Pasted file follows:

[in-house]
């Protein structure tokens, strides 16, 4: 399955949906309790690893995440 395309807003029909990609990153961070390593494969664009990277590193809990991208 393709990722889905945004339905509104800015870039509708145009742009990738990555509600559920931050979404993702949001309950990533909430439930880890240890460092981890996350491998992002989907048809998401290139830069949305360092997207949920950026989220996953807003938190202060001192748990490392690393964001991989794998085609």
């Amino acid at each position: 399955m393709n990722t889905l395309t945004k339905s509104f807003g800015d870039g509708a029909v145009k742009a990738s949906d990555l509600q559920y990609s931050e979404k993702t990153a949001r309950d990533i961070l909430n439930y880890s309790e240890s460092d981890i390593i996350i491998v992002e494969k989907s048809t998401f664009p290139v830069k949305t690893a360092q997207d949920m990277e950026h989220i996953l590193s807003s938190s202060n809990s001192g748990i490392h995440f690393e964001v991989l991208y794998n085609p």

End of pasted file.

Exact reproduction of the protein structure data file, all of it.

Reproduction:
[in-house]
């Protein structure tokens, strides 16, 4: 399955949906309790690893995440 395309807003029909990609990153961070390593494969664009990277590193809990991208 393709990722889905945004339905509104800015870039509708145009742009990738990555509600559920931050979404993702949001309950990533909430439930880890240890460092981890996350491998992002989907048809998401290139830069949305360092997207949920950026989220996953807003938190202060001192748990490392690393964001991989794998085609």
């Amino acid at each position: 399955m393709n990722t889905l395309t945004k339905s509104f807003g800015d870039g509708a029909v145009k742009a990738s949906d990555l509600q559920y990609s931050e979404k993702t990153a949001r309950d990533i961070l909430n439930y880890s309790e240890s460092d981890i390593i996350i491998v992002e494969k989907s048809t998401f664009p290139v830069k949305t690893a360092q997207d949920m990277e950026h989220i996953l590193s807003s938190s202060n809990s001192g748990i490392h995440f690393e964001v991989l991208y794998n085609p």